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Omaha pharmacy fined for doing business in Iowa without a license

Amazon opens an online pharmacy in attempt to shake up another major industry
Posted at 10:59 AM, Feb 22, 2022
and last updated 2022-02-22 11:59:50-05

An Omaha company that allegedly dispensed more than 10,000 prescriptions in Iowa without the required license has been fined $5,000 by the state.

According to records of the Iowa Board of Pharmacy, Precision Direct Rx, an Omaha-based company, was granted a pharmacy license to do business in Iowa on Aug. 26 of last year. But in the five months leading up to the license being approved, Precision Direct allegedly “distributed over 10,000 prescriptions into Iowa without a nonresident pharmacy license,” the board claims.

At its January meeting, the board voted to cite the company for operating a pharmacy in Iowa without a current pharmacy license, in violation of Iowa law. The citation carries a $5,000 penalty. The company was also warned that any future violations may result in additional penalties.

The Board of Pharmacy also took action involving several other licensees in unrelated cases:

Cheveux, LLC – The board voted to deny the license renewal application of this Arizona-based limited liability corporation, citing its repeated failure to comply with Iowa regulations. On March 16 of last year, the board received an initial pharmacy license application from the company, which was signed and dated by the owner on March 12. That application identified pharmacist Whitney Morejon as the person in charge. The license was approved on April 18.

The board later determined that on March 8, before Cheveux submitted its application, Morejon had informed the Arizona Board of Pharmacy he no longer worked at Cheveux. Morejon had been replaced by Christopher Duiven, but as of May 3, Duiven no longer worked for the company.

In June, pharmacist Evan Cleaver was the designated person in charge, but on Aug. 3, he notified the Iowa board he had resigned from Cheveux. On Dec. 20, Cheveux submitted a license renewal application, which the board denied at its January meeting, citing eight regulatory violations related to the company’s person-in-charge reporting requirements.

Katelynn Parmer – The board has scheduled a hearing on a charge that Parmer, a registered technician trainee from Decatur, diverted prescription drugs from a pharmacy to her own use or for distribution to others. Due to a recent Iowa Supreme Court ruling, the board has redacted from the public statement of charges all of the factual circumstances surrounding the charge.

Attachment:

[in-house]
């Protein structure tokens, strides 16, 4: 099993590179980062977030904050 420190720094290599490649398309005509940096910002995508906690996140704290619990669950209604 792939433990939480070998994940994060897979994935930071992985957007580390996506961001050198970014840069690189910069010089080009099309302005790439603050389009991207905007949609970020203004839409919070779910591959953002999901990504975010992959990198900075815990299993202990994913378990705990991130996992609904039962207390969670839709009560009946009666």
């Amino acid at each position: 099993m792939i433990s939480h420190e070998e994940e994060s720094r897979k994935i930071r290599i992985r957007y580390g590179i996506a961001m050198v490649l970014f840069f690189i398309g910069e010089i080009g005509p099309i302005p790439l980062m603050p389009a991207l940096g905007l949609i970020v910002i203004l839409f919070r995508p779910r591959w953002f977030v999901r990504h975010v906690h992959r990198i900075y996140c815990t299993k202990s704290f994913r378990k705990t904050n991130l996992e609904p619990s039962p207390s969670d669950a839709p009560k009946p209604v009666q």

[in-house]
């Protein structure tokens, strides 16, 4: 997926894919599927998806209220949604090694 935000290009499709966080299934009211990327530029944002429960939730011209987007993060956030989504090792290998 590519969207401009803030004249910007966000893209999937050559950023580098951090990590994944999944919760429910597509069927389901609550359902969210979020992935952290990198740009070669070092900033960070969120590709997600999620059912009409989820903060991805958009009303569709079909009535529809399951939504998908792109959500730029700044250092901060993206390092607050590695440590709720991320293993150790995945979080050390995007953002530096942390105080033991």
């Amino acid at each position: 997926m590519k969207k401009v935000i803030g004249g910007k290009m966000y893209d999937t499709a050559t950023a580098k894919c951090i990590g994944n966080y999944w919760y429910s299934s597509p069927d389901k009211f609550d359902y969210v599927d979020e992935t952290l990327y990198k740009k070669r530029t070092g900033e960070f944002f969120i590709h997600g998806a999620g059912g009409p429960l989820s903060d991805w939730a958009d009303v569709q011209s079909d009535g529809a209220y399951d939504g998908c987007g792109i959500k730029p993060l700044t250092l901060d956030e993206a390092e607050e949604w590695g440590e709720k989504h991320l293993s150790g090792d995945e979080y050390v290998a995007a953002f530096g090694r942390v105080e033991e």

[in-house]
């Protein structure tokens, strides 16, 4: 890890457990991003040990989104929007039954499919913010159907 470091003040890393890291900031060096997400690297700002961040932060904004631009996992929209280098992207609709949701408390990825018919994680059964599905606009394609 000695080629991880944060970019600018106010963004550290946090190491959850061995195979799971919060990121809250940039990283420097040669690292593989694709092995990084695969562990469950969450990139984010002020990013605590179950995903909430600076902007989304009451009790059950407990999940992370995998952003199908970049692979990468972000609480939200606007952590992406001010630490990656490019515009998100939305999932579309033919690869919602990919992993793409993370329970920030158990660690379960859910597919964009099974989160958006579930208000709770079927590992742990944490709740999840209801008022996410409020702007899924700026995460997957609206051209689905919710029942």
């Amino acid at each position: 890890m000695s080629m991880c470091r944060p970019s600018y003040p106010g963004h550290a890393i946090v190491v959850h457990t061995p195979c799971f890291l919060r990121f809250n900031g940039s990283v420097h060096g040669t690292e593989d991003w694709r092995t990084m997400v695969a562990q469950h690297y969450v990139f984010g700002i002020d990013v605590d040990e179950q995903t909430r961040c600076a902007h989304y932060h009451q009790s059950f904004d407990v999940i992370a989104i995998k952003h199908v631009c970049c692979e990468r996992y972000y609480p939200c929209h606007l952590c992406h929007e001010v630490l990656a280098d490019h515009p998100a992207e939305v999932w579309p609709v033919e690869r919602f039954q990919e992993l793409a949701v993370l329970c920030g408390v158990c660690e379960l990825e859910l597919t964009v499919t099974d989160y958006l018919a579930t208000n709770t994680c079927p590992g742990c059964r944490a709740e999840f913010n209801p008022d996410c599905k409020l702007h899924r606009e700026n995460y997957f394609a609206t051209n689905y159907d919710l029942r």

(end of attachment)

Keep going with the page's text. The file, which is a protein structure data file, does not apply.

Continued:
However, police and court records indicate that last October, Parmer was criminally charged with possession of a controlled substance and theft. The records indicate that between Sept. 24 and Oct. 4, Parmer was working at the Wal-Mart pharmacy in Osceola when surveillance video captured footage of her, on at least three separate occasions, stealing Tramadol tablets from the pharmacy.

Parmer allegedly admitted to police she stole the drugs and did so with the intent of selling them to others. The theft charge was later dismissed, and Parmer pleaded guilty to the possession charge. She was sentenced to pay a $1,400 fine and was placed on one year of probation

Randy Nicoski – The board agreed to issue a Nicoski a pharmacist license after reviewing prior disciplinary action in another jurisdiction. In 2019, the Oregon Board of Pharmacy had fined Nicoski $500 after finding that the pharmacy he ran at Vibra Specialty Hospital of Portland had outdated medications on hand; expiration dates were not noted on compounding formula records; nursing units were not properly inspected; cleaning records were incomplete; testing was not adequately performed; and drugs were not properly stored.

Kindra Kruse – The board accepted Kruse’s voluntary surrender of her pharmacy license. Kruse had previously been accused of diverting to her own use controlled substances that she took from the pharmacy where she worked. After learning of the complaint against her, Kruse self-reported the violation and was placed in a drug-monitoring program. She then went to work for a CVS pharmacy, but subsequent blood-chemical screens indicated a continued use of alcohol, violating the terms of a previous agreement with the board.

Iowa Capital Dispatch is part of States Newsroom, a network of news bureaus supported by grants and a coalition of donors as a 501c(3) public charity. Iowa Capital Dispatch maintains editorial independence. Contact Editor Kathie Obradovich for questions: Follow Iowa Capital Dispatch on Facebook and Twitter.

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